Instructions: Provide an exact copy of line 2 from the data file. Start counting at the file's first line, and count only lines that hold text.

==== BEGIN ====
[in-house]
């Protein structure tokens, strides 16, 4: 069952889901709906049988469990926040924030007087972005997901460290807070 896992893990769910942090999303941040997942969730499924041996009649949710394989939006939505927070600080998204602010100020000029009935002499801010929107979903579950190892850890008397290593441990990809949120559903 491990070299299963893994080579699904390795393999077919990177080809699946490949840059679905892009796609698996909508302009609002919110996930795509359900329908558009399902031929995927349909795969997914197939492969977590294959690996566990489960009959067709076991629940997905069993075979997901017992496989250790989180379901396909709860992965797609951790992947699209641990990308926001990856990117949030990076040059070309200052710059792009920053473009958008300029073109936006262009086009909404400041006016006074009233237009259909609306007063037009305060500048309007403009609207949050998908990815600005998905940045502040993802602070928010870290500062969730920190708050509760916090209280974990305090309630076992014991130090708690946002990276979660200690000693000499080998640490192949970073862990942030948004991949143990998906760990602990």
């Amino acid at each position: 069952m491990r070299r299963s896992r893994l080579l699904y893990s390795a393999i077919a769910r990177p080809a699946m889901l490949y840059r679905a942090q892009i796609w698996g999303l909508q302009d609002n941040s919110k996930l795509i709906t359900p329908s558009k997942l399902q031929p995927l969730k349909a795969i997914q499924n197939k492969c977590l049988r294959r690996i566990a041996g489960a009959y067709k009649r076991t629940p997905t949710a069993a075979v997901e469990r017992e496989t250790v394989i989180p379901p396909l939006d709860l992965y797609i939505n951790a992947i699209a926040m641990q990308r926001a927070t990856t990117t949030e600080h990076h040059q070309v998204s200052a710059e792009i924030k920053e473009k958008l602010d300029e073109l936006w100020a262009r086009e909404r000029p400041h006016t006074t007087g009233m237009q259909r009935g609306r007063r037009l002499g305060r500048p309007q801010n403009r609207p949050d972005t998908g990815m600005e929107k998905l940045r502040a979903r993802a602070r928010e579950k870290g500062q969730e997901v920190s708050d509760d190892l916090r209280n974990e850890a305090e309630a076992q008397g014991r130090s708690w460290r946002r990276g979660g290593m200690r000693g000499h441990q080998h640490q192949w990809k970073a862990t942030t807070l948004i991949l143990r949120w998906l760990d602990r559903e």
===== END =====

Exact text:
């Protein structure tokens, strides 16, 4: 069952889901709906049988469990926040924030007087972005997901460290807070 896992893990769910942090999303941040997942969730499924041996009649949710394989939006939505927070600080998204602010100020000029009935002499801010929107979903579950190892850890008397290593441990990809949120559903 491990070299299963893994080579699904390795393999077919990177080809699946490949840059679905892009796609698996909508302009609002919110996930795509359900329908558009399902031929995927349909795969997914197939492969977590294959690996566990489960009959067709076991629940997905069993075979997901017992496989250790989180379901396909709860992965797609951790992947699209641990990308926001990856990117949030990076040059070309200052710059792009920053473009958008300029073109936006262009086009909404400041006016006074009233237009259909609306007063037009305060500048309007403009609207949050998908990815600005998905940045502040993802602070928010870290500062969730920190708050509760916090209280974990305090309630076992014991130090708690946002990276979660200690000693000499080998640490192949970073862990942030948004991949143990998906760990602990």